Electronic Cigarette Use Tripled

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Electronic CigaretteElectronic cigarette use among U.S. middle and high school students tripled in the past year. The U.S. Centers for Disease Control and Prevention (CDC) has called the trend “alarming.” E-cigarettes are now the most popular “tobacco” product among teens, which worries public health officials because of new data emerging that will probably intensify the debate over whether e-cigarettes are helpful or hurtful for users.

Among high school students, e-cigarette use jumped significantly from 4.5 percent in 2013 to 13.4 percent in 2014, according to the CDC. The use rate was merely 1.5 percent in 2011. The data was gathered in the 2014 National Youth Tobacco Survey, which asked about current e-cigarette use, defined as “at least once in the past 30 day.

While health officials are concerned about the dramatic surge of electronic cigarette use considering the lack of knowledge of long term effects, they did have good news to report. During the same timeframe, use of regular cigarettes fell to 9.2 percent in 2014 from 12.7 percent in 2013, the largest year-over-year decline in over 10 years. In 2011, it was 15.8 percent.

If the use of the two types of cigarettes is combined, tobacco use for teens in high school grew to 24.6 percent last year. That statistic has health officials and advocates concerned that e-cigarettes will reverse reductions in smoking overall and create a generation of nicotine addicts who could eventually switch to more traditional cigarettes. They are not sure how many e-cigarette users were previous smokers, or how many tried e-cigarettes who would not have smoked cigarettes otherwise. However, psychology studies suggest that many teens are more likely to pick up e-cigarettes than would have tried traditional cigarettes.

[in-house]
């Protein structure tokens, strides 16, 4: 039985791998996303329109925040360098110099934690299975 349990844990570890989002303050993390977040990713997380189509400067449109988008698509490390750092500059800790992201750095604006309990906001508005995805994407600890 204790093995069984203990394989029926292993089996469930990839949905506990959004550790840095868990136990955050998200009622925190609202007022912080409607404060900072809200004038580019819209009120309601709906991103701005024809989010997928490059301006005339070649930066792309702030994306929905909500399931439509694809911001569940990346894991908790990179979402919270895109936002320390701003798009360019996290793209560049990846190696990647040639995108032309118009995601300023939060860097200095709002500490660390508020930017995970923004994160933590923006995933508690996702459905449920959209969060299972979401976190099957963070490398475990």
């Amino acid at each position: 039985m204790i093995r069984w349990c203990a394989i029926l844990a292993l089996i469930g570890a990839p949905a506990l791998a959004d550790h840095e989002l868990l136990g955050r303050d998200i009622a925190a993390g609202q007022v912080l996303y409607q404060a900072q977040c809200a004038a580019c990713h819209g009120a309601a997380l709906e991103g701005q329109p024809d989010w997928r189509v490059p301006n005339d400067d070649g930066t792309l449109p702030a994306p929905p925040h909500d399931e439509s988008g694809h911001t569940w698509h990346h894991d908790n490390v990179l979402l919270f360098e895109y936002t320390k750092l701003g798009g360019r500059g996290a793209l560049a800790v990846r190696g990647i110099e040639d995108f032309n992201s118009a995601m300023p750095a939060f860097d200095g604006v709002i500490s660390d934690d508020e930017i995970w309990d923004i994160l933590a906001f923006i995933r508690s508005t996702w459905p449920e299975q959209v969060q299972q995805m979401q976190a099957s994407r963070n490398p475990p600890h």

Another concerning trend the data showed was the use of hookahs nearly doubled to 9.4 percent from 5.2 percent. Hookah smoking, which involves inhaling burned tobacco via a water pipe, creates a lot of the same health risks created by cigarette smoking.

According to the CDC, using a hookah for one hour involves 200 puffs. Smoking a traditional cigarette takes about 20 puffs. The smoke inhaled in a hookah session is about 90,000 milliliters, whereas from a cigarette only 500-600 milliliters are inhaled. Additionally, hookah usage has carbon monoxide and other agents not present in smokeless forms of nicotine use.

The CDC said almost half the high school students who used some form of tobacco product actually used more than one. Electronic cigarettes are now the most popular, but hookah use came in second. Cigarettes were in third place followed by cigars, smokeless tobacco and pipes.

The appeal of e-cigarettes and hookahs extends now to students in middle schools, according to the CDC data shows. In 2014, 3.9 percent of kids in grades six through eight admitted use of electronic cigarettes. That was triple the 1.1 percent in 2013. Hookah use among middle school students jumped to 2.5 percent in 2014 from 1.1 percent in 2013.

With traditional cigarette use declining, the big tobacco companies, including Lorillard Tobacco Co., Altria Group and Reynolds American Inc. began developing electronic cigarette brands. (Some are still made by independent companies, too.)

The U.S. Food and Drug Administration (FDA) regulates cigarettes, roll-your-own tobacco and smokeless tobacco. The agency has been trying to regulate e-cigarettes since 2009. , Legal challenges, the lack of data on health effects as well as other hurdles have slowed the effort. The FDA has recently been arguing that e-cigarettes should be regulated by them because they use nicotine. Many expect the agency to extend its authority to e-cigarettes, hookahs and other products this summer.

With their candy flavoring and seemingly innocent look – besides the desire to fit in and look cool, the fact that electronic cigarette use tripled for teens is not surprising. It will be interesting to see if the FDA does take control and try to quell their growth with tighter regulations.

By Dyanne Weiss

Los Angeles Times
CBS News

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